What is Methylcobalamin?
Methylcobalamin is the active form of vitamin B12 that acts as a cofactor for methionine synthase in the conversion of homocysteine to methionine, thus lowering blood levels of homocysteine. Methylcobalamin acts as a methyl donor and participates in the synthesis of SAM-e (S-adenosylmethionine), a nutrient that has powerful mood elevating properties. Vitamin B12 can be absorbed sublingually, orally, and in a doctor’s office it can be given by injection. Methylcobalamin is one of the two coenzyme forms of vitamin B12 (cyanocobalamin) but methyl form is used in the central nervous system. Vitamin B12 plays an important role in red blood cells, prevention and treatment of anemia, methylation reactions, and immune system regulation. Evidence indicates methylcobalamin has some metabolic and therapeutic applications not shared by the other forms of vitamin B12. Methylcobalamin donates methyl groups to the myelin sheath that insulates nerve fibers and regenerates damaged neurons. In a B12 deficiency, toxic fatty acids destroy the myelin sheath but high enough doses of B12 can repair it.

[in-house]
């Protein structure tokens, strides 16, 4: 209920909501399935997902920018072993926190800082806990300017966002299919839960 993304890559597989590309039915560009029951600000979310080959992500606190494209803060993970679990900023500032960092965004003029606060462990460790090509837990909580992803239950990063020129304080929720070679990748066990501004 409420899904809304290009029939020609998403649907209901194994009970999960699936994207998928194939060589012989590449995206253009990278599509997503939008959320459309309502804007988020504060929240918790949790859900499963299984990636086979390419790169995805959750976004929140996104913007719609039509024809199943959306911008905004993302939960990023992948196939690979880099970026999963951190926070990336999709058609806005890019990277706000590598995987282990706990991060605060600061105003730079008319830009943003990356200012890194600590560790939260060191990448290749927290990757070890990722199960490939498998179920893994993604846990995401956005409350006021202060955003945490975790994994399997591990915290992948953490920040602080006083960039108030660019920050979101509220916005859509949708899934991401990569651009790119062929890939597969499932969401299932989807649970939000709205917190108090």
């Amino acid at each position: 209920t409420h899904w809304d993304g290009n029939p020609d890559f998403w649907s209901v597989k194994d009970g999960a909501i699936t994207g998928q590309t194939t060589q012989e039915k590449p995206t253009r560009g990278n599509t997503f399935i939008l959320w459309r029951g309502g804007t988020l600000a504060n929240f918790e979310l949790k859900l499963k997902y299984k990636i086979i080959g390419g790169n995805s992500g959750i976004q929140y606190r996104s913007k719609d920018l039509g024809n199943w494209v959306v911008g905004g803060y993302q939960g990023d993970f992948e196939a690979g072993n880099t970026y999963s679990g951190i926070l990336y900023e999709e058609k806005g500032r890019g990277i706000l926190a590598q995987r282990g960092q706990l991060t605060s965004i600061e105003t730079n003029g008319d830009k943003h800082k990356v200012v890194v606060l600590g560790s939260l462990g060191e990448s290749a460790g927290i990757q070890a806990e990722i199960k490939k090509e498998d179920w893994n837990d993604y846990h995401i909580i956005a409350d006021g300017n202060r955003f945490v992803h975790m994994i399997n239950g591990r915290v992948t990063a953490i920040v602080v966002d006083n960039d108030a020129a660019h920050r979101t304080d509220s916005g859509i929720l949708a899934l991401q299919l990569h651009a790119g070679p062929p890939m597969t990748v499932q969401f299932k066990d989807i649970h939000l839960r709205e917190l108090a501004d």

Why It Is Important?
Japanese scientists identified a form of vitamin B12 that protects against neurological disease and aging by a unique mechanism that differs from current therapies. Some of the disorders that may be preventable or treatable with methylcobalamin include Parkinson’s disease, peripheral neuropathies, Alzheimer’s disease, muscular dystrophy and, neurological aging. Americans have immediate access to this form of vitamin B12, and unlike prescription drugs, it costs very little and is free of side effects. Vitamin B12 is a general label for a group of essential biological compounds known as cobalamins. The cobalamins are structurally related to hemoglobin in the blood, and a deficiency of vitamin B12 can cause anemia. The primary concern of conventional doctors is to maintain adequate cobalamin status to protect against anemia. The most common form of vitamin B12 is called cyanocobalamin.